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Date First Available
April 6, 2015
Warranty & Support
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I have had this board for just over 4 months now and I am VERY pleased. NO glitches, faults or anything weird happening so far at all. I am always scared about buying a new motherboard as some can just be quite finicky sometimes lol
Running my memory at the 2400mhz X.M.P. profile provided and I have my 5960x running at 4.2ghz @ only 1.081v!!! It will do 4.6ghz @ 1.223v perfectly fine too.
I can even get 4.7-4.8ghz @ 1.3v but don't care to stress test or run it that high. Runs fine in windows and have ran some benchmarks perfectly fine.
Super board at a very decent price. It ouzes quality build. Does everything one could ask for and then some. For a "basic" ASUS model it stacks up amazingly well against the alternative models from ASUS.
Also one of the best laid out boards I have ever worked with. No more struggling with thight spaces and impossible cable angles. In addition ASUS UEFI BIOS is a great tool for any power user.
Booted up first time, but had initial problems recognising all my 8x4 memory sticks (Ballistix Sports DDR4 2400 as recommended by Crucial). Also slight problems with stability at first. All gone after I updated the BIOS and got updated drivers installed. Using Win 7 and made a clean install. Altogether a very painless installation. And rock solid ever since I closed the case after a few hours.
It's a very fast board with the right processor and I doubt many people will need more than this board offers. Especially since the significant price difference to the DELUXE model can be used much better to buy a better graphics card or processor or SSD.
So what do you get even when saving 150$ compared to the Deluxe board?
First and fotremost you get exactly the same core abilities: Same processor choice, Memory choice and size (8 slots up to 64 gb - w/XMP) Same dedicated M2 socket 3, Same SLI and Crossfire techs
Differences include: - 3 PCIe 3.0/2.0 40 lane expansion slots instead of 5 - 1x2 Express SATA ports instead of 2x2 - 1 Giga-lan slot instead of 2 - No integrated Wi-Fi/Bluetooth - 10 USB 3 ports instead of 14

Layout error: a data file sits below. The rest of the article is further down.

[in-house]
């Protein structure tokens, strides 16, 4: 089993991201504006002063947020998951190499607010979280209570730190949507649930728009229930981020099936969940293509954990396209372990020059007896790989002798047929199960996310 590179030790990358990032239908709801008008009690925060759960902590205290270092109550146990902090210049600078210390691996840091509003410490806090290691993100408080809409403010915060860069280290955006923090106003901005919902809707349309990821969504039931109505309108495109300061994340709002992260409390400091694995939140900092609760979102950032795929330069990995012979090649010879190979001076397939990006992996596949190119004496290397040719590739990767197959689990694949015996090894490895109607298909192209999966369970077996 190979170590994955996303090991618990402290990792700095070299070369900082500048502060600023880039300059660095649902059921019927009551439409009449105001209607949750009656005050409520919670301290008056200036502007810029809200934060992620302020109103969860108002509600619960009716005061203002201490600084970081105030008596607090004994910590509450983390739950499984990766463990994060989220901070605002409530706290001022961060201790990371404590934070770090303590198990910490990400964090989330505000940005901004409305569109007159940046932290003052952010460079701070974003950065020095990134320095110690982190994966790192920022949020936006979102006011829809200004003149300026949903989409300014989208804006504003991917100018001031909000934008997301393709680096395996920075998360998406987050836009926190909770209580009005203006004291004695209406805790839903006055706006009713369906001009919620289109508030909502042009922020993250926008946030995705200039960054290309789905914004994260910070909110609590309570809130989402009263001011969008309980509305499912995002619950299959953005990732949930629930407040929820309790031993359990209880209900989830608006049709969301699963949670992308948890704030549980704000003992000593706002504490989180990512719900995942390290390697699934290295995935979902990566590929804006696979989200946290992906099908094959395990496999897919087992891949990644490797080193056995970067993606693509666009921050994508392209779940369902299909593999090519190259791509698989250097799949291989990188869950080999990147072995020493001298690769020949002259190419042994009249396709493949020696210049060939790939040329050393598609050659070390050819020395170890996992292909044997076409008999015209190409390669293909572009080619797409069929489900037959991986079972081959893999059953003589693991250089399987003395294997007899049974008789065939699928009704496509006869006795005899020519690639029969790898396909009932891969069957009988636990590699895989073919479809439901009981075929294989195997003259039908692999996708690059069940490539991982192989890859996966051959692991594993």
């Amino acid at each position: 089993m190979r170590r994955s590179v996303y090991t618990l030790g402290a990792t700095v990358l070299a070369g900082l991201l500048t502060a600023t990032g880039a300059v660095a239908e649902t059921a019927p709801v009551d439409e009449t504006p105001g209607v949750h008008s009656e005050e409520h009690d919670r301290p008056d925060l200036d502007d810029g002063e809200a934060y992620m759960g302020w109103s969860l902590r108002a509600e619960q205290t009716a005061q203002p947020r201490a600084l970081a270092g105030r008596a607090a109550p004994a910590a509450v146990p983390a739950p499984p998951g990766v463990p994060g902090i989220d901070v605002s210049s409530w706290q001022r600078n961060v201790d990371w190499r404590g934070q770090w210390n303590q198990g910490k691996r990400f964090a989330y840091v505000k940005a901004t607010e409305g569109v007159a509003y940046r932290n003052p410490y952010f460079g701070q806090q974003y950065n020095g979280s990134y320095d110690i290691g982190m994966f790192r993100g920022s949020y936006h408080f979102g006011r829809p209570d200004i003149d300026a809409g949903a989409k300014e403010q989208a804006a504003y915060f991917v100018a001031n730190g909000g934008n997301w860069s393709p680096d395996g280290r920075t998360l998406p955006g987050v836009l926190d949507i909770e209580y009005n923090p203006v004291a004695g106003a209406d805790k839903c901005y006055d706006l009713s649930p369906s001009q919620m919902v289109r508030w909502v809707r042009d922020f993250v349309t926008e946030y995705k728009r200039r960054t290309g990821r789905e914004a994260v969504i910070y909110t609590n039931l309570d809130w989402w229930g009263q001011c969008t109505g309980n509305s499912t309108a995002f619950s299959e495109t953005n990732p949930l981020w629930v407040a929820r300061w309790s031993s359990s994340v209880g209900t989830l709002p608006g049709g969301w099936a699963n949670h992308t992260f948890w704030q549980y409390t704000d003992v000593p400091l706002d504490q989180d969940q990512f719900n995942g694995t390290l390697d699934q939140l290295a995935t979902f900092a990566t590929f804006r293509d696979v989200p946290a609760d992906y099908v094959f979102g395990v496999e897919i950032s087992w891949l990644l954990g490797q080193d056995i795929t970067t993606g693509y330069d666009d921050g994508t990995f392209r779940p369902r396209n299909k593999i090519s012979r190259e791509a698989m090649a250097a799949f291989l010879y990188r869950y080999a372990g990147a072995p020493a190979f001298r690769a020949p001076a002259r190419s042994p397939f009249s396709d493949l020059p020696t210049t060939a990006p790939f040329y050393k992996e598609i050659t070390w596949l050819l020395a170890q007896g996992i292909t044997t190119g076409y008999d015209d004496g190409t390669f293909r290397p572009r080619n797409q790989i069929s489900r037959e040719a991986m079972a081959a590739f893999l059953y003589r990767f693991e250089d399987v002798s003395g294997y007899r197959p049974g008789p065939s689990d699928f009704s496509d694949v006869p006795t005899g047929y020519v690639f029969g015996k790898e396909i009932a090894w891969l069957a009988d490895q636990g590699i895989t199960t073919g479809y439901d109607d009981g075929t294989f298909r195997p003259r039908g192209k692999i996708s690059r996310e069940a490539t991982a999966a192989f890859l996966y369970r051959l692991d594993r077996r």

Finally there are a few extras in the Deluxe package so you get 8 SATA 6gb/s cables instead of 4 and a Fan Extension Card.
Most users will never notice the differences above. Just make sure to check before you decide.
Bottom line is that you should carefully consider what you get by choosing the Deluxe or ROG models. Normally, ASUS makes the difference between basic and Deluxe/ROG models noticeable and I end up with a Deluxe or ROG version. Not so with this board.
Final thoughts: X99 is the way to go for any future proof high end PC. However, you bleed when buying DDR4 RAM. A new PC can easily end up on the wrong side of 1.000$. Boot time is very fast with a SSD but it crawls past the boot screen - relatively speaking. Make sure your CPU fan will work with this LGA 2011 and LGA 2011-v3 fan mounts are NOT identical.
i7-5820 8x4 Crucial DDR4 2400 BLS4C4G4G240FSA 1x Samsung 1TB SSD Pro 840-Evo 4x WD Black 4 TB Noctua NH-U12S 850W Power (550W is easily enough even with a (single) ridiculous graphics card ___
Edit NOV 29, 2014: Its important to format the boot drive as a GPT disk (not MBR). Otherwise the UEFI boot menu may overlook your boot drive if you have several hard drives attached. This must be considered a BIOS bug and I hope it will be solved soon by an ASUS revision. meanwhile I can see may complaints on the net (mostly regarding the PRO and DELUXE boards - but its the same for all of them) where people do not understand why their board does not boot up as expected but goes into the boot menu instead.